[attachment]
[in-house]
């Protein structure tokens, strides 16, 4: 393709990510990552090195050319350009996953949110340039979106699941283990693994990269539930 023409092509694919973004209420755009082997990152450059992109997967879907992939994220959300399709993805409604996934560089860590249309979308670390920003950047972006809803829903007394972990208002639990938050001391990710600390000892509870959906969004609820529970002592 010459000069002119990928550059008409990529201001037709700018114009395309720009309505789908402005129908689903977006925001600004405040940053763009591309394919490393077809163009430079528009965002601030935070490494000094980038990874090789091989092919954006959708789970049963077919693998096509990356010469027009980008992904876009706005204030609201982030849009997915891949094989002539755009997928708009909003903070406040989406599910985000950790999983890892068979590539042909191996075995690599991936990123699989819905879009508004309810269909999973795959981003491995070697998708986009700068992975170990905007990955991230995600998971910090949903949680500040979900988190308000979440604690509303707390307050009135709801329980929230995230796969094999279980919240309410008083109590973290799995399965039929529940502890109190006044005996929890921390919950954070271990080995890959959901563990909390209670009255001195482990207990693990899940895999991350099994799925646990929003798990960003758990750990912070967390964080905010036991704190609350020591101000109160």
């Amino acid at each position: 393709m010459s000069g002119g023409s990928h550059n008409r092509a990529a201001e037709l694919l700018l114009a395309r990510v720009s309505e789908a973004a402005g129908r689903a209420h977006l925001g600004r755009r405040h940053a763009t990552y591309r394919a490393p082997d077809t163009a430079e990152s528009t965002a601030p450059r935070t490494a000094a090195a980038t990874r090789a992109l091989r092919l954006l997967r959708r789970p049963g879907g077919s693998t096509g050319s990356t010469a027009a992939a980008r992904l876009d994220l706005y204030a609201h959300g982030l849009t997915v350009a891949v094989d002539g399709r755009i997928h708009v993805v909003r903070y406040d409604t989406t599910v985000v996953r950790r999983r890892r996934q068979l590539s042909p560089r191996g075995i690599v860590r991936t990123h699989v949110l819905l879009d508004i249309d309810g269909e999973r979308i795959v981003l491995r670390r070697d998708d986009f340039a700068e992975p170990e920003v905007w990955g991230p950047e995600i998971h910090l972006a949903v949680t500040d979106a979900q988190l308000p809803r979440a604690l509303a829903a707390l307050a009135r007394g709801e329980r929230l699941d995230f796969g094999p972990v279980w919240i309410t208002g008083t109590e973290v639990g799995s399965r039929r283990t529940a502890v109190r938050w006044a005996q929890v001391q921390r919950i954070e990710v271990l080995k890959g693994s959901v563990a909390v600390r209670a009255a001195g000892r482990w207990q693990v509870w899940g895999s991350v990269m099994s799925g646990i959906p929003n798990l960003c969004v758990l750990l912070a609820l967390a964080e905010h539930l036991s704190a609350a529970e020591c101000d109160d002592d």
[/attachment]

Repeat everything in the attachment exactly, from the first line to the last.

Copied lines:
[in-house]
């Protein structure tokens, strides 16, 4: 393709990510990552090195050319350009996953949110340039979106699941283990693994990269539930 023409092509694919973004209420755009082997990152450059992109997967879907992939994220959300399709993805409604996934560089860590249309979308670390920003950047972006809803829903007394972990208002639990938050001391990710600390000892509870959906969004609820529970002592 010459000069002119990928550059008409990529201001037709700018114009395309720009309505789908402005129908689903977006925001600004405040940053763009591309394919490393077809163009430079528009965002601030935070490494000094980038990874090789091989092919954006959708789970049963077919693998096509990356010469027009980008992904876009706005204030609201982030849009997915891949094989002539755009997928708009909003903070406040989406599910985000950790999983890892068979590539042909191996075995690599991936990123699989819905879009508004309810269909999973795959981003491995070697998708986009700068992975170990905007990955991230995600998971910090949903949680500040979900988190308000979440604690509303707390307050009135709801329980929230995230796969094999279980919240309410008083109590973290799995399965039929529940502890109190006044005996929890921390919950954070271990080995890959959901563990909390209670009255001195482990207990693990899940895999991350099994799925646990929003798990960003758990750990912070967390964080905010036991704190609350020591101000109160």
């Amino acid at each position: 393709m010459s000069g002119g023409s990928h550059n008409r092509a990529a201001e037709l694919l700018l114009a395309r990510v720009s309505e789908a973004a402005g129908r689903a209420h977006l925001g600004r755009r405040h940053a763009t990552y591309r394919a490393p082997d077809t163009a430079e990152s528009t965002a601030p450059r935070t490494a000094a090195a980038t990874r090789a992109l091989r092919l954006l997967r959708r789970p049963g879907g077919s693998t096509g050319s990356t010469a027009a992939a980008r992904l876009d994220l706005y204030a609201h959300g982030l849009t997915v350009a891949v094989d002539g399709r755009i997928h708009v993805v909003r903070y406040d409604t989406t599910v985000v996953r950790r999983r890892r996934q068979l590539s042909p560089r191996g075995i690599v860590r991936t990123h699989v949110l819905l879009d508004i249309d309810g269909e999973r979308i795959v981003l491995r670390r070697d998708d986009f340039a700068e992975p170990e920003v905007w990955g991230p950047e995600i998971h910090l972006a949903v949680t500040d979106a979900q988190l308000p809803r979440a604690l509303a829903a707390l307050a009135r007394g709801e329980r929230l699941d995230f796969g094999p972990v279980w919240i309410t208002g008083t109590e973290v639990g799995s399965r039929r283990t529940a502890v109190r938050w006044a005996q929890v001391q921390r919950i954070e990710v271990l080995k890959g693994s959901v563990a909390v600390r209670a009255a001195g000892r482990w207990q693990v509870w899940g895999s991350v990269m099994s799925g646990i959906p929003n798990l960003c969004v758990l750990l912070a609820l967390a964080e905010h539930l036991s704190a609350a529970e020591c101000d109160d002592d």